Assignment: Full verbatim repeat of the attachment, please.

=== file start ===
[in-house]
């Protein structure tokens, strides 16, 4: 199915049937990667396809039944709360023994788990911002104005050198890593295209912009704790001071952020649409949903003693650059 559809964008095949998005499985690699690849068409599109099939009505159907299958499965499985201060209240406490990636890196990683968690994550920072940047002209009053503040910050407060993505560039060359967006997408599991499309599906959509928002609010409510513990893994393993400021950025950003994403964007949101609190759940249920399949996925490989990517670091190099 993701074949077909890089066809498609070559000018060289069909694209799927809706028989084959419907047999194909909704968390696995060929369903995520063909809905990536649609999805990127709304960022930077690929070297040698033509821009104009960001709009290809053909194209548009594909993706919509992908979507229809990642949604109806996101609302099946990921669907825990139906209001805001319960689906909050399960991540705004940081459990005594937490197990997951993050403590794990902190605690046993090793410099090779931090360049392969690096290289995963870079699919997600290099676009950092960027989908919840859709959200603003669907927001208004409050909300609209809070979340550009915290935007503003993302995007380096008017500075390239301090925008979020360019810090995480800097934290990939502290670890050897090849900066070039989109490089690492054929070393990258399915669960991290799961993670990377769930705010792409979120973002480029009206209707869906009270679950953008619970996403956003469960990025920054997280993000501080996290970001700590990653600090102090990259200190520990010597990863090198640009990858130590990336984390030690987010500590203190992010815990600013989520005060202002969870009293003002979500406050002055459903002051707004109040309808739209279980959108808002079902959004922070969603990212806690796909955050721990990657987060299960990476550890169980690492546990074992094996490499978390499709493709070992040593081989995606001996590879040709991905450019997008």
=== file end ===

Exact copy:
[in-house]
């Protein structure tokens, strides 16, 4: 199915049937990667396809039944709360023994788990911002104005050198890593295209912009704790001071952020649409949903003693650059 559809964008095949998005499985690699690849068409599109099939009505159907299958499965499985201060209240406490990636890196990683968690994550920072940047002209009053503040910050407060993505560039060359967006997408599991499309599906959509928002609010409510513990893994393993400021950025950003994403964007949101609190759940249920399949996925490989990517670091190099 993701074949077909890089066809498609070559000018060289069909694209799927809706028989084959419907047999194909909704968390696995060929369903995520063909809905990536649609999805990127709304960022930077690929070297040698033509821009104009960001709009290809053909194209548009594909993706919509992908979507229809990642949604109806996101609302099946990921669907825990139906209001805001319960689906909050399960991540705004940081459990005594937490197990997951993050403590794990902190605690046993090793410099090779931090360049392969690096290289995963870079699919997600290099676009950092960027989908919840859709959200603003669907927001208004409050909300609209809070979340550009915290935007503003993302995007380096008017500075390239301090925008979020360019810090995480800097934290990939502290670890050897090849900066070039989109490089690492054929070393990258399915669960991290799961993670990377769930705010792409979120973002480029009206209707869906009270679950953008619970996403956003469960990025920054997280993000501080996290970001700590990653600090102090990259200190520990010597990863090198640009990858130590990336984390030690987010500590203190992010815990600013989520005060202002969870009293003002979500406050002055459903002051707004109040309808739209279980959108808002079902959004922070969603990212806690796909955050721990990657987060299960990476550890169980690492546990074992094996490499978390499709493709070992040593081989995606001996590879040709991905450019997008």